(Ken Lassesen’s focus on the gut enabled him to recover from chronic fatigue syndrome. Over the next couple of months he’ll be exploring his understanding of the role the gut played for him on Health Rising.  Check out his website CFSRemission here. Please welcome Ken Lassesen to Health Rising. )

In 2012, while experiencing significant work stress from a new job at Amazon, I got a flu that sent me to the hospital. The result was the start of my third onset of ME/CFS. Yes, third.  You may say — no one recovers, so how can you have recovered three times? You must have something else!

A short description of the symptoms (and tests results of each) may help

Onset #1 1972-73

Ken’s first bout with chronic fatigue syndrome occurred over 40 years. Two more followed several decades later. Ken fully recovered from all his bouts with ME/CFS.

Doing triple honors at University, working full time and family stress resulted in a sudden collapse of cognitive ability, tiredness and a persistent cough after a mild flu. This was before CFS or Lyme existed as a condition. The family MD (in his 60′s then) happened to have also treated my parents and grandparents and recognized some characteristics of my grandfather. The official diagnosis was “Antibiotic resistant walking pneumonia” which resulted in different antibiotics in high dosages for several months.

I also changed diet to lose weight, a high protein – no carbohydrates diet (which was effectively a gluten free diet before it was invented!).  He advised me that stress is a real contributor and to minimize it. It took almost 4-5 years before cognitive ability returned fully.  IMHO (in hindsight), I was lucky — the treatment was likely ideal.

Onset #2 2000-2001

I was working at Microsoft with a 90 minute commute each way and long days. The work situation had become very high stress (the boss causing it was later “asked” to leave Microsoft). Driving home, I fell asleep driving at a stop light and never went back to work. I was being treated by a Family Practice MD and had just done a regular checkout two weeks earlier that had zero problems.  I had cognitive collapse, physical fatigue, body pains, “stress cough”, low blood pressure, low body temperature, gray skin,  etc

Antibiotic induced gut flora changes may have played a significant role in one of Ken’s recoveries

I had the full range of conventional medical testing done with nothing apparent.  The MD was honest and said that she did not know what to do and literally asked me to research options. I found some very recently published works by Cecile Jadin and David Berg as the two most probable treatments given that both were reporting 70-80% remission. There was no clue as to how they could relate to the same condition! Without testing for infections, she agreed to put me on the same dosage of a tetracycline that she would prescribe for Acne. I improved and she became more willing to follow Jadin’s protocol.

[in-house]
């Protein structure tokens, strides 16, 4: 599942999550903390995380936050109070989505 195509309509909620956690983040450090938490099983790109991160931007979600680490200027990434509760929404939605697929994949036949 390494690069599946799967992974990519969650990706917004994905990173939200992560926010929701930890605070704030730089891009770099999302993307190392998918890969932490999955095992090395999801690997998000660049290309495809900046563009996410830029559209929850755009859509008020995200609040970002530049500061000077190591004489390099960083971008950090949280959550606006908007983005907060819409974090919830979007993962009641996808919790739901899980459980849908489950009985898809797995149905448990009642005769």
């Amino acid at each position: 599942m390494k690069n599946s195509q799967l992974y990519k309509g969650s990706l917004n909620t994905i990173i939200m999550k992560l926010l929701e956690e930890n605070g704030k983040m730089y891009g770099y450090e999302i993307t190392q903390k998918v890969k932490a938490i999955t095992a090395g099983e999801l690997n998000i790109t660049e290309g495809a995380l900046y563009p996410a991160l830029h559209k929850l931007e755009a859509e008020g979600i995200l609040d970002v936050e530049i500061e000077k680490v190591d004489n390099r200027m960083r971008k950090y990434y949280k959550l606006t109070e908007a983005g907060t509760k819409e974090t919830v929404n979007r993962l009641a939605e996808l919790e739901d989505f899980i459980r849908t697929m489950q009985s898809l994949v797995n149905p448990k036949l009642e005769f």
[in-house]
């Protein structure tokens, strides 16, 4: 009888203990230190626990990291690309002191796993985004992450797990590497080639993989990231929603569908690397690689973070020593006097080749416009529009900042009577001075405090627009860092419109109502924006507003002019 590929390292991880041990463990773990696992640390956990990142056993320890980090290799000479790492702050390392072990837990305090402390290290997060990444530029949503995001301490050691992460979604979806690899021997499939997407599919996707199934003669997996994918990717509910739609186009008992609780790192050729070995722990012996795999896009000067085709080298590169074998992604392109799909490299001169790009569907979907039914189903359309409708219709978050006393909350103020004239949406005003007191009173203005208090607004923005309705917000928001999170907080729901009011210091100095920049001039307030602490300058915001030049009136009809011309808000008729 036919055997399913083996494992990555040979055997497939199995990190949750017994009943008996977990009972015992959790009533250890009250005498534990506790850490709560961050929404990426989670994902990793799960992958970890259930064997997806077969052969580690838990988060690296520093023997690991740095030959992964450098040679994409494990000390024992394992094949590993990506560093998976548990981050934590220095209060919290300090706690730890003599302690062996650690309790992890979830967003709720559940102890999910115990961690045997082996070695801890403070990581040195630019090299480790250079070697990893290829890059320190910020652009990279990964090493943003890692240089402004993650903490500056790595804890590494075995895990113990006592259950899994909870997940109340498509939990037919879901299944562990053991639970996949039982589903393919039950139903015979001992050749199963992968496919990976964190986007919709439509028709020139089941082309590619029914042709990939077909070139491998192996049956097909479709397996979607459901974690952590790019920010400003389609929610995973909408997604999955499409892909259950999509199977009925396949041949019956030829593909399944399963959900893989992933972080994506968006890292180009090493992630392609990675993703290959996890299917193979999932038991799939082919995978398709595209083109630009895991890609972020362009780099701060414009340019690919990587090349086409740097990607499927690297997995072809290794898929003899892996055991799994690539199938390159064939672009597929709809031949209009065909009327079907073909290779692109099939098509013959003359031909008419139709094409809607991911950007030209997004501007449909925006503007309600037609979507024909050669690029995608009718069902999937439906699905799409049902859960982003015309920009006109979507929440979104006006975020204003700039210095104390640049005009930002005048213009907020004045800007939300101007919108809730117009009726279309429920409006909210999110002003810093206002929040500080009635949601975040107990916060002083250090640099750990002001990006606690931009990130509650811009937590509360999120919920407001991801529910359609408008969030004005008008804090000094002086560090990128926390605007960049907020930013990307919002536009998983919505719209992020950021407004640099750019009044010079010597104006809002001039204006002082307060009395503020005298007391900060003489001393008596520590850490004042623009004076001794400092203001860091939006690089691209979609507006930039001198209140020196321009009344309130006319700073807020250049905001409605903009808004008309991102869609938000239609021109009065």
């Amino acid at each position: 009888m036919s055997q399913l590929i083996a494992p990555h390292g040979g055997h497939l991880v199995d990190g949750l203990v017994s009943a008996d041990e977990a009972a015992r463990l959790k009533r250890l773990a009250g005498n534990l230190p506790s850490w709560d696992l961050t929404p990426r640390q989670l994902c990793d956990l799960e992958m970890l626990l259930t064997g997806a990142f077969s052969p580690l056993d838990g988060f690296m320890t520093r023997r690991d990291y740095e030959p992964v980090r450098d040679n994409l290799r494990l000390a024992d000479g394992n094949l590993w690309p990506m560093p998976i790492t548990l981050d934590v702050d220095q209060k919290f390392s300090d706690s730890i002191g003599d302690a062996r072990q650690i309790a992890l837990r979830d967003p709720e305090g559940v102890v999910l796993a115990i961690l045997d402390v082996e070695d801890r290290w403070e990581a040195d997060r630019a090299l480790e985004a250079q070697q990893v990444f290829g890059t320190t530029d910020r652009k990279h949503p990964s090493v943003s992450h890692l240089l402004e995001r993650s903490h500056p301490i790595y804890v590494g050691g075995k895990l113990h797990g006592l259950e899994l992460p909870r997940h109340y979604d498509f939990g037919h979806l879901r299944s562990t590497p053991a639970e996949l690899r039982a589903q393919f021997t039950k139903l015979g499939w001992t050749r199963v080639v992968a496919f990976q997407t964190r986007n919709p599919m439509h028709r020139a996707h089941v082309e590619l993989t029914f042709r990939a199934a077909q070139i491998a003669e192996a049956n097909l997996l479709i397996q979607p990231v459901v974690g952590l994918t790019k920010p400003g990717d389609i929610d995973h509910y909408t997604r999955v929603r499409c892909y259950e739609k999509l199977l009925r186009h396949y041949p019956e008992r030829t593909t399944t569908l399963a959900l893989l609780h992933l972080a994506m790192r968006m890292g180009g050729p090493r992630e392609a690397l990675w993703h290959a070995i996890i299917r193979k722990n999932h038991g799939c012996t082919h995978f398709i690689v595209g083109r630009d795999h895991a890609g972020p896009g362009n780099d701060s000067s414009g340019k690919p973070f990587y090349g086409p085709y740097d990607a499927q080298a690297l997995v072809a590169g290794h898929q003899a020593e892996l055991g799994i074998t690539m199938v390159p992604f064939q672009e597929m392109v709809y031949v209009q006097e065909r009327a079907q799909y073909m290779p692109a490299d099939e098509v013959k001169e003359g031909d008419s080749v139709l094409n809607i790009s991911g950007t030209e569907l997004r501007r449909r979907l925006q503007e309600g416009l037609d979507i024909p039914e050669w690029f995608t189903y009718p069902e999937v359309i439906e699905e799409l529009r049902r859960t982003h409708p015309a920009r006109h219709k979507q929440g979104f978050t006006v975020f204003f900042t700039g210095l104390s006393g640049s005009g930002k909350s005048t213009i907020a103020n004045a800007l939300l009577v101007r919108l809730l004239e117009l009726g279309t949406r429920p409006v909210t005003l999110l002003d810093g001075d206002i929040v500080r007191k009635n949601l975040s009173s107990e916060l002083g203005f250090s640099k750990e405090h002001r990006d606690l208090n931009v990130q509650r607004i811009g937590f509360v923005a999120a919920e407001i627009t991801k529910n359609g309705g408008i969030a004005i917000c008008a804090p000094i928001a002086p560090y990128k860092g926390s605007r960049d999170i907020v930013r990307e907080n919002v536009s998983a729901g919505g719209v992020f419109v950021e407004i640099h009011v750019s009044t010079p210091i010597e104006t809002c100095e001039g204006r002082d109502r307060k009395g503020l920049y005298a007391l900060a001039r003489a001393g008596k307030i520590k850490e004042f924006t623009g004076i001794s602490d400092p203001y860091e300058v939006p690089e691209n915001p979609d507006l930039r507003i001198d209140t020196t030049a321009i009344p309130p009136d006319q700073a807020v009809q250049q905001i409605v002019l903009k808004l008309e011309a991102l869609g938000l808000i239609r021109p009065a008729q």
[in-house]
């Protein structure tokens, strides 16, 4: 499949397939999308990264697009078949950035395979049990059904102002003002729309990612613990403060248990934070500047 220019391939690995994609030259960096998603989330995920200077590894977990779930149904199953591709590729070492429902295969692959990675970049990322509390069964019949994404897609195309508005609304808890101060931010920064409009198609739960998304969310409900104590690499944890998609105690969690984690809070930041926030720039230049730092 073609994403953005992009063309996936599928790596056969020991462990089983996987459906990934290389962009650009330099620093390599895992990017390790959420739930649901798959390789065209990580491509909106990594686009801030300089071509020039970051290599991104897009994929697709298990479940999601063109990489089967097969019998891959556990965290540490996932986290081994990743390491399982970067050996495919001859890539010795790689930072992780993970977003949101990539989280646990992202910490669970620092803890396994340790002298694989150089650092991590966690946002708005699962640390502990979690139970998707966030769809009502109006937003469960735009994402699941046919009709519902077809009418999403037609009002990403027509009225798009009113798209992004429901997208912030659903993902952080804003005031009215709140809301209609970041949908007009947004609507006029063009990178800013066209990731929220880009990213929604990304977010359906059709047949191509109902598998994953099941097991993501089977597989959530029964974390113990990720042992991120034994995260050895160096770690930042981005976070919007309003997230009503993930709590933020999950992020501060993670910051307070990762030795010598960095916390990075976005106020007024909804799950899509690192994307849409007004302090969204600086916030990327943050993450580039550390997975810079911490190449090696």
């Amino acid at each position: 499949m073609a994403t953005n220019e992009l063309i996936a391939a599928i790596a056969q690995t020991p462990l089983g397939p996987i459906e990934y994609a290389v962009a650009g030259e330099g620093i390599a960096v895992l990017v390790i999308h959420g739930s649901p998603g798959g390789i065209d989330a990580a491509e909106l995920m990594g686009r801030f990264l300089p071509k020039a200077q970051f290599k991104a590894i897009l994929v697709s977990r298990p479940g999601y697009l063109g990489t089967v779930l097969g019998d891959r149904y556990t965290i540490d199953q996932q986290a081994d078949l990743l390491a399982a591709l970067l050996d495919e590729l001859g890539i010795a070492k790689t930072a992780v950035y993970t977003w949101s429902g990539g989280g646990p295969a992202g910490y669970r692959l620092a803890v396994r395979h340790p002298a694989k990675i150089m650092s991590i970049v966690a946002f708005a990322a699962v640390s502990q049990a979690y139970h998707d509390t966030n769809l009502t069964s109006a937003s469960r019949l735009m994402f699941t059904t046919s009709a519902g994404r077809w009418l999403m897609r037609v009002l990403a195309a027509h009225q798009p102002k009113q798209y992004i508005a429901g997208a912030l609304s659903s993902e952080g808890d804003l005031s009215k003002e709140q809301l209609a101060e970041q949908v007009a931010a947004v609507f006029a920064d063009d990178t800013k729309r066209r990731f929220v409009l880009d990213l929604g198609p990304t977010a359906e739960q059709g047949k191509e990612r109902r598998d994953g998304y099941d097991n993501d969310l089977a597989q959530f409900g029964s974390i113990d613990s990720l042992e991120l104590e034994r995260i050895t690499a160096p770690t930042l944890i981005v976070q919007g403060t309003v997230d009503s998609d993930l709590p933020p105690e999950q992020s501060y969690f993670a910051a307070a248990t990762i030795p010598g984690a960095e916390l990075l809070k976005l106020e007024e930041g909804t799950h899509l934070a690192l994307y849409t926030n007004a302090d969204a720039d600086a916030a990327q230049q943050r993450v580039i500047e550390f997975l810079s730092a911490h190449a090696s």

I was a bad patient — I did not mention to her until 6 months later that I was badly herxing from the tetracycline (from readings, I knew what it was and knew that she may panic if I reported it to her… at times you need to control information flow to medical professionals.

(A Herxheimer effect or herx refers to a ‘healing crisis’ usually caused by the release of bacterial endotoxins during bacterial die-off.  The symptoms, which resemble those of sepsis, where first characterized in syphilis patients undergoing treatment.)

My blood was sent to Hemex labs for testing and I was indeed hyper-coagulated. Genetic testing  confirmed that I had a genetic factor  common to a population that my father’s family had come from. He had passed away from a stroke.

My treatment consisted of multiple antibiotics rotated monthly (using herx to determine if it was an effective one; a herx suggested it was) plus heparin and a variety of non-prescription anticoagulants. This time my recovery took a year.

Onset #3 2012

Similar situation as Onset #2: High stress company with dysfunctional management (my direct manager left Amazon about the same time I got the flu). Reduced blood pressure and body temperature, cognitive issues and cough were a few of the 40 symptoms I have listed in my notes.  When the symptoms first showed up I continuously increased anti-coagulants (which kept me work-functional) until I started to bruise easy.

I stopped the anticoagulants because of the very easy bruising and rapidly collapsed over the next week.  MRI results showed no problems (which is typical for CFS), however SPECT result matched those seen from Chronic Lyme and CFS (the radiologist described it as early (under-65) Alzheimer’s Disease).  I was having severe memory issues which many readers are likely familiar with. My conventional MD referred me to NDs, she did not want to/felt incapable of dealing with me.